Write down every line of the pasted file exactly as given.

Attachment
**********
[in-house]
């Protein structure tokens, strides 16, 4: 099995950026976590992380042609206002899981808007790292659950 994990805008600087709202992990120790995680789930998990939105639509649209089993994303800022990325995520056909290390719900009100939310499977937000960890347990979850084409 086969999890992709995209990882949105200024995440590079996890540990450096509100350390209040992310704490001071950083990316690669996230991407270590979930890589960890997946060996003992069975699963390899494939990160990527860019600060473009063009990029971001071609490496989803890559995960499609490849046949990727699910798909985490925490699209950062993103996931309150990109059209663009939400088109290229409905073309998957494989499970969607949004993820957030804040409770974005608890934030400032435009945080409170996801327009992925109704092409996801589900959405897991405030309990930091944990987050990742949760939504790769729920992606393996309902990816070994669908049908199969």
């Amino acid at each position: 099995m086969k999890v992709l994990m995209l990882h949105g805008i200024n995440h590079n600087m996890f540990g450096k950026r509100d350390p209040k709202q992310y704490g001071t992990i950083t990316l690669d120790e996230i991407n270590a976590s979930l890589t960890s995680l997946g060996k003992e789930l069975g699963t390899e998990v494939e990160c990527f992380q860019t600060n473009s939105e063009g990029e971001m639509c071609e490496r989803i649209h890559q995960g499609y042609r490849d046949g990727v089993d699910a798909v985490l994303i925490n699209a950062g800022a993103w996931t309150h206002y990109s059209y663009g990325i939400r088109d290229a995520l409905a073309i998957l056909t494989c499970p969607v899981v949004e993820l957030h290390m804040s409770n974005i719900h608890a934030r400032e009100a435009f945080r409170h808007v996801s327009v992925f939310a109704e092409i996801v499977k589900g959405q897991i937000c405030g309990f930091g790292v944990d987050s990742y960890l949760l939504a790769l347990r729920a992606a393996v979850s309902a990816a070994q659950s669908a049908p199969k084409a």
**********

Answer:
[in-house]
């Protein structure tokens, strides 16, 4: 099995950026976590992380042609206002899981808007790292659950 994990805008600087709202992990120790995680789930998990939105639509649209089993994303800022990325995520056909290390719900009100939310499977937000960890347990979850084409 086969999890992709995209990882949105200024995440590079996890540990450096509100350390209040992310704490001071950083990316690669996230991407270590979930890589960890997946060996003992069975699963390899494939990160990527860019600060473009063009990029971001071609490496989803890559995960499609490849046949990727699910798909985490925490699209950062993103996931309150990109059209663009939400088109290229409905073309998957494989499970969607949004993820957030804040409770974005608890934030400032435009945080409170996801327009992925109704092409996801589900959405897991405030309990930091944990987050990742949760939504790769729920992606393996309902990816070994669908049908199969």
């Amino acid at each position: 099995m086969k999890v992709l994990m995209l990882h949105g805008i200024n995440h590079n600087m996890f540990g450096k950026r509100d350390p209040k709202q992310y704490g001071t992990i950083t990316l690669d120790e996230i991407n270590a976590s979930l890589t960890s995680l997946g060996k003992e789930l069975g699963t390899e998990v494939e990160c990527f992380q860019t600060n473009s939105e063009g990029e971001m639509c071609e490496r989803i649209h890559q995960g499609y042609r490849d046949g990727v089993d699910a798909v985490l994303i925490n699209a950062g800022a993103w996931t309150h206002y990109s059209y663009g990325i939400r088109d290229a995520l409905a073309i998957l056909t494989c499970p969607v899981v949004e993820l957030h290390m804040s409770n974005i719900h608890a934030r400032e009100a435009f945080r409170h808007v996801s327009v992925f939310a109704e092409i996801v499977k589900g959405q897991i937000c405030g309990f930091g790292v944990d987050s990742y960890l949760l939504a790769l347990r729920a992606a393996v979850s309902a990816a070994q659950s669908a049908p199969k084409a």